• Eng Guan

Is a full percentage rate hike on the cards?

The August CPI numbers came in yesterday and shook the financial markets. S&P 500 and NASDAQ plunged more than 4% and 5% respectively. The year-on-year (YoY) CPI fell to 8.3% from 8.5% a month ago, but on a month-on-month (MoM) basis, it rose 0.1%. Similar to July, a large decline in gasoline and fuel prices is what held the CPI down. But otherwise, almost all other categories rose (read the CPI press release).

While this does not suggest inflation is surging back to its July peak, it does indicate the problem is possibly stickier than thought. Before the numbers were published, the consensus expectation is a more optimistic scenario where YoY CPI come down to 8.1% with MoM CPI declining by 0.1%.

This mismatch in expectations wreaked havoc, especially on the stock markets which had been rallying strongly for the past few days. If you follow the market recently, this looks similar to what just happened right before Jerome Powell pumped up the central bank's hawkish tempo during Jackson Hole. That also triggered a massive selloff.

Where Are The Fed Funds Rates Pointing Now?

It will probably take a while before markets fully digest the data. But in the meantime, there is a fair bit of change to the expected Fed Funds Rate till the end of this year from a month ago.

Target Rate Probabilities for Sep FOMC
Target Rate Probabilities for Sep FOMC (source: CME Fed Watch Tool)

After the jolt from the CPI figure yesterday, the markets no longer entertained the possibility of a 50 bps increase. It is deemed too low. And not just that, it is pricing in a non-trivial probability of a full percentage point hike (100 bps). At this point, it is 68% chance for a 0.75% hike and 32% chance for a 1% hike.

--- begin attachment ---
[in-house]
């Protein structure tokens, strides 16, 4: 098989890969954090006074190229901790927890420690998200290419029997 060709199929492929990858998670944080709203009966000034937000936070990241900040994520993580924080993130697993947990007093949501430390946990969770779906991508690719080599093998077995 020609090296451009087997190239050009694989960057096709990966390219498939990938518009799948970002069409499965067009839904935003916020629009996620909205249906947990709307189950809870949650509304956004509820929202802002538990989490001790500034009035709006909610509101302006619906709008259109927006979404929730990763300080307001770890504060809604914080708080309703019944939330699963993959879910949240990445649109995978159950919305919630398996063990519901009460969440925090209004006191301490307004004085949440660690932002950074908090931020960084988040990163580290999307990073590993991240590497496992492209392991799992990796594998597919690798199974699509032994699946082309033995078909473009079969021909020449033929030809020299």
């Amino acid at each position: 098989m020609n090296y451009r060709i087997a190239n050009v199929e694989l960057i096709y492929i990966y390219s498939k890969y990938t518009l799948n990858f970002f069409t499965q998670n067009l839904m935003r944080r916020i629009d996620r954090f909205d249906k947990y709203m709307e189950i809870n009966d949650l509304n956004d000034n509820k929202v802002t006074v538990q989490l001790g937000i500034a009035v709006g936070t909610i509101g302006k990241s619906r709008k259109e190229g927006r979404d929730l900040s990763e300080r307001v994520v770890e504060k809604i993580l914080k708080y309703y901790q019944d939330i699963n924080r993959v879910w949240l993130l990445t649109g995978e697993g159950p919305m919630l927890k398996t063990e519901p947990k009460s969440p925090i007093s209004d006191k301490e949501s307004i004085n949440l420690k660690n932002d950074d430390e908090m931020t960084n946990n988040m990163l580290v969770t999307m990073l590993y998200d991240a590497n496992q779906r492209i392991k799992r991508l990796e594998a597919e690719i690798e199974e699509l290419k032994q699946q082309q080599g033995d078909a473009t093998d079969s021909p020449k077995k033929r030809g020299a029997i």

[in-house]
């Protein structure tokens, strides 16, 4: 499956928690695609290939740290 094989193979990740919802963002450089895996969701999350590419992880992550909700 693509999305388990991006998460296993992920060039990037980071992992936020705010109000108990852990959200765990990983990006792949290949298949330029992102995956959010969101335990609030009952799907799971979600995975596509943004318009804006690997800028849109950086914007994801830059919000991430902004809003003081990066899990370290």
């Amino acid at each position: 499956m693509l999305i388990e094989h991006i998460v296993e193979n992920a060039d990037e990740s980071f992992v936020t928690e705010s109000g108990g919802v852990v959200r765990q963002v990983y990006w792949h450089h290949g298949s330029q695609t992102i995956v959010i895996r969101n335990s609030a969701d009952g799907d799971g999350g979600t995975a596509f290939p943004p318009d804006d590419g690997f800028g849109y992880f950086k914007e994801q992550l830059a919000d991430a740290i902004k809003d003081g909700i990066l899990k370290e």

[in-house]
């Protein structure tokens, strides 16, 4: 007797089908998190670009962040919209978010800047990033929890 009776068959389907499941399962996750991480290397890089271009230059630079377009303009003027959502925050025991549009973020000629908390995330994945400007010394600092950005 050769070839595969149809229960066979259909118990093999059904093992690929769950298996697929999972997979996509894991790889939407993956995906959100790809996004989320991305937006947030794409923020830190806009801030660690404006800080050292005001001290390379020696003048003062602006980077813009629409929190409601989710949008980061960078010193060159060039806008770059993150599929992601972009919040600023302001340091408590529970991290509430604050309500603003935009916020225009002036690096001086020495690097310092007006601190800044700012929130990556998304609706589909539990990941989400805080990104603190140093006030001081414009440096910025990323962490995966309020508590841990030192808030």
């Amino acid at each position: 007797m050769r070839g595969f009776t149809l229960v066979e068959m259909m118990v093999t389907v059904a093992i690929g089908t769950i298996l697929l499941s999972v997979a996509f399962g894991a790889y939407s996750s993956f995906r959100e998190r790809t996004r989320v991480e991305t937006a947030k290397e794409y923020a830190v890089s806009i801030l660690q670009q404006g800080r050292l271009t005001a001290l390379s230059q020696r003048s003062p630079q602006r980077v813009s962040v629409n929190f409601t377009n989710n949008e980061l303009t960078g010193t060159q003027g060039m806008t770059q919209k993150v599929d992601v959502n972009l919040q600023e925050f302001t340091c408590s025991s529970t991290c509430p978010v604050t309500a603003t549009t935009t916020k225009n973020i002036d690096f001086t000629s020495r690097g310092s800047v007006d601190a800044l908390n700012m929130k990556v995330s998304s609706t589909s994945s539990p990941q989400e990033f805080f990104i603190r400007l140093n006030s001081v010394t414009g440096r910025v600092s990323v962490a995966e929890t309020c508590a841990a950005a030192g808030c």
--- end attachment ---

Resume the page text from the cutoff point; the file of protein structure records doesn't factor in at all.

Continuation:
Fed Funds Rate Expectations
Fed Funds Rate Expectations

If we look at the path of the expected Fed Funds rates till the end of the year, we can see a marked increase against the August expectations. Based on what the data suggest, the likely path might be 0.75% for September, 0.75% for November, and another 0.25% for December. That brings the expected year-end Fed Fund rate to 4.34%. This is about 0.6% (more than 2 additional quarter-point hikes) higher compared to a month ago.

Some Thoughts About This

The stock market has been see-sawing between extremes this year. It is like a big fight between the buyers and sellers (and shorters). It is hard to glean much from it. But these wild swings are likely going to persist for a while.

These movements may be a result of our extraordinary position in the economic cycle. We have high inflation, an increasingly hawkish Fed, and a technically contracting economy as indicated by the declining GDP over the past 2 quarters. Under normal circumstances, we would expect the labor market to slump. But yet, the labor market is bucking the trend and remains exceptionally strong. Corporate earnings have also broadly so far been better than anticipated. In addition, inflation expectations are also supporting the narrative that inflation may have peaked or at least in the near term. These developments may have bolstered hopes of a soft landing where things would not turn out to be as bad as thought. Stock markets probably took that to mean that Fed may lift its foot off the pedal sooner.

So will we see a 1% this month? While I don't think we will go there and at the moment the probability is still on the low side, I have learned the hard way in the past to respect what the markets say. The Fed Funds futures will be the guide and we will know the outcome soon.

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